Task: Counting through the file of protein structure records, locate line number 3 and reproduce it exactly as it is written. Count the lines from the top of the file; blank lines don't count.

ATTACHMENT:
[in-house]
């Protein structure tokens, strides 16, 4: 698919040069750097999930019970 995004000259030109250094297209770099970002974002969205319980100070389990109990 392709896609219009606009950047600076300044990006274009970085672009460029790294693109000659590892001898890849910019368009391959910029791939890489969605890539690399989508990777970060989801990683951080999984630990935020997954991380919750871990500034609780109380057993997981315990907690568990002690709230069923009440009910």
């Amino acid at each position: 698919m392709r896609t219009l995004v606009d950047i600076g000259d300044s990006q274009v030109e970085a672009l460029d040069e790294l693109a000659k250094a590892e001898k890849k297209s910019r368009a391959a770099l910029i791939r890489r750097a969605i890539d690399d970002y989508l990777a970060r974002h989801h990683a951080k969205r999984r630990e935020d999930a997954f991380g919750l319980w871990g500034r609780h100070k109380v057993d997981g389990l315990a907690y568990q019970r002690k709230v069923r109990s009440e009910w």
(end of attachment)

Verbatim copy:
């Amino acid at each position: 698919m392709r896609t219009l995004v606009d950047i600076g000259d300044s990006q274009v030109e970085a672009l460029d040069e790294l693109a000659k250094a590892e001898k890849k297209s910019r368009a391959a770099l910029i791939r890489r750097a969605i890539d690399d970002y989508l990777a970060r974002h989801h990683a951080k969205r999984r630990e935020d999930a997954f991380g919750l319980w871990g500034r609780h100070k109380v057993d997981g389990l315990a907690y568990q019970r002690k709230v069923r109990s009440e009910w």